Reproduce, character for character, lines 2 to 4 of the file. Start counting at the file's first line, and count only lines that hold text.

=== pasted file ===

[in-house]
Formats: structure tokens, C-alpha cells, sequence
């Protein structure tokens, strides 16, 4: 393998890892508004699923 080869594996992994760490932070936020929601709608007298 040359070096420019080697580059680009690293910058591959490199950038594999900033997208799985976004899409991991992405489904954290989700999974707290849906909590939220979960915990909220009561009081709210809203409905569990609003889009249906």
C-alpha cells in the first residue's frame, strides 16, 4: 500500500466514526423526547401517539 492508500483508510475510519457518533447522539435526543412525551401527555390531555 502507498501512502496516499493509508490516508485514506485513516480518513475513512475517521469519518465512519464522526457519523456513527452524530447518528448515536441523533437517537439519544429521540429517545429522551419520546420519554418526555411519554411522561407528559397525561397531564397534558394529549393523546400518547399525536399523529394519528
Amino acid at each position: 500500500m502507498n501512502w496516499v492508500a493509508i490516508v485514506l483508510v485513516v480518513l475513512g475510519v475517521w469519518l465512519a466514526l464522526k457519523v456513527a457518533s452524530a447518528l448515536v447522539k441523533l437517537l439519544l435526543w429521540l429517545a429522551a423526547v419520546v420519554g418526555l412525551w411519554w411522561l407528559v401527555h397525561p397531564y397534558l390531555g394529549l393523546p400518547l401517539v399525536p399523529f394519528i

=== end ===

Formats: structure tokens, C-alpha cells, sequence
């Protein structure tokens, strides 16, 4: 393998890892508004699923 080869594996992994760490932070936020929601709608007298 040359070096420019080697580059680009690293910058591959490199950038594999900033997208799985976004899409991991992405489904954290989700999974707290849906909590939220979960915990909220009561009081709210809203409905569990609003889009249906």
C-alpha cells in the first residue's frame, strides 16, 4: 500500500466514526423526547401517539 492508500483508510475510519457518533447522539435526543412525551401527555390531555 502507498501512502496516499493509508490516508485514506485513516480518513475513512475517521469519518465512519464522526457519523456513527452524530447518528448515536441523533437517537439519544429521540429517545429522551419520546420519554418526555411519554411522561407528559397525561397531564397534558394529549393523546400518547399525536399523529394519528